Bombus dahlbomii Facts
- Most notably, the Bombus dahlbomii ranks as one of the largest bees known to man. Due to its great size, along with its appearance, it has unique nickname, however. Some people refer to individuals as flying mice.
- But quite unfortunately, it now finds itself in great danger of extinction. This occurs due to a combination of reasons. Not surprisingly, given these factors, the IUCN now lists it as Endangered.
- Firstly, its numbers began to drastically decline following the introduction of two invasive species. Rather surprisingly, though, both of those species are other types of bumblebee.
- In addition, though, its population has also been greatly impacted by a particular pathogen. This was also introduced into its population by one of the two invasive bumblebee species.
Bombus dahlbomii Physical Description
First of all, the predominant coloring of the Bombus dahlbomii remains quite striking. That’s because it primarily displays a reddish-orange color. But its abdomen typically shows a somewhat lighter shade of the same hue. Meanwhile, the wing, leg, and head area show black.
Further, like related bees, that abdomen has a rounded tip to it. It also has comparatively short antennae. In addition, the majority of the body has a dense covering of relatively long bristles. It therefore has a quite furry appearance.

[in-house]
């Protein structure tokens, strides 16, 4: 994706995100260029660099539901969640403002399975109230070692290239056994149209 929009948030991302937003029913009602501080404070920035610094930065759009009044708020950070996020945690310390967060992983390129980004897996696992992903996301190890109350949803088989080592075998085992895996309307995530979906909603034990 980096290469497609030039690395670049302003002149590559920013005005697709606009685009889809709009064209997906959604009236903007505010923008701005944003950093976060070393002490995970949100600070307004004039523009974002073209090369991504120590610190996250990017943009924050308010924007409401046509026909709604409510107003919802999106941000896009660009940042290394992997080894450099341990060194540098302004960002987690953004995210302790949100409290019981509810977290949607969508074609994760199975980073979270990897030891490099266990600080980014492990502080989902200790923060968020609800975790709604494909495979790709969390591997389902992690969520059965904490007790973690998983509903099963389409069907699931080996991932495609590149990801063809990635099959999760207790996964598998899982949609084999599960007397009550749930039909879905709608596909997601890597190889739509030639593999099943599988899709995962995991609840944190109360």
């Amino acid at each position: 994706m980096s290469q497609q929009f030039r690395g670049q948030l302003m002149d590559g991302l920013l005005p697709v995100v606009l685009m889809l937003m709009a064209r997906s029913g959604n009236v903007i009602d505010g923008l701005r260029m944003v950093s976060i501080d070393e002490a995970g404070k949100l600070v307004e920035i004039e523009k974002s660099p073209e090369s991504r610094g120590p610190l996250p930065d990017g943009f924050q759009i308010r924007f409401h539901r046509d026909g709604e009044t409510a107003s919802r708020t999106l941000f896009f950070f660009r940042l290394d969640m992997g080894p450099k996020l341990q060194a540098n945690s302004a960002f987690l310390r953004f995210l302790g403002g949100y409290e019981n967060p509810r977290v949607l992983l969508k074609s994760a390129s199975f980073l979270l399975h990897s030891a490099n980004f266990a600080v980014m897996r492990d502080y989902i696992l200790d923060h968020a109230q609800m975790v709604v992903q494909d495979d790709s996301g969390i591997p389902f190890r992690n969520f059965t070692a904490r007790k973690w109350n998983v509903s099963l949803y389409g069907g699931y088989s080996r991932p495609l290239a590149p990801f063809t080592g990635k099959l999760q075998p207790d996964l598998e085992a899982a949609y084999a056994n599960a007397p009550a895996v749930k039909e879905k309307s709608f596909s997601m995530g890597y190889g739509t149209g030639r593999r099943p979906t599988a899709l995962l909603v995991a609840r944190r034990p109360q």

Yet, the sheer size of this remarkable insect remains its most notable characteristic, hence the nickname. This holds true because mature queens measure an astonishing 1.6 in (4 cm) in total length.
- Kingdom: Animalia
- Phylum: Arthropoda
- Class: Insecta
- Order: Hymenoptera
- Family: Apidae
- Genus: Bombus
- Species: B. dahlbomii
Bombus dahlbomii Distribution, Habitat, and Ecology
Quite unfortunately, the Bombus dahlbomii has a somewhat restricted native habitat range. That’s because it only lives in a small portion of South America. Further, this area only covers Patagonia, in the southern sections of Argentina and Chile.
In addition, even there it only inhabits a specific environment. That further consists of the many temperate forests in the region. That’s due to the fact that it remains highly dependent on the flowering plants of the region.
Like many related invertebrates, the fascinating Bombus dahlbomii lives as a colonial insect. However, the colonies rarely become as large as some others. Typically, these consist of one queen and roughly 100 workers.
Additionally, just as other types of bee, this species feeds on the nectar and pollen of various plants. But, this species prefers to keep its foraging patterns small. It only forages long distances when local resources are scarce.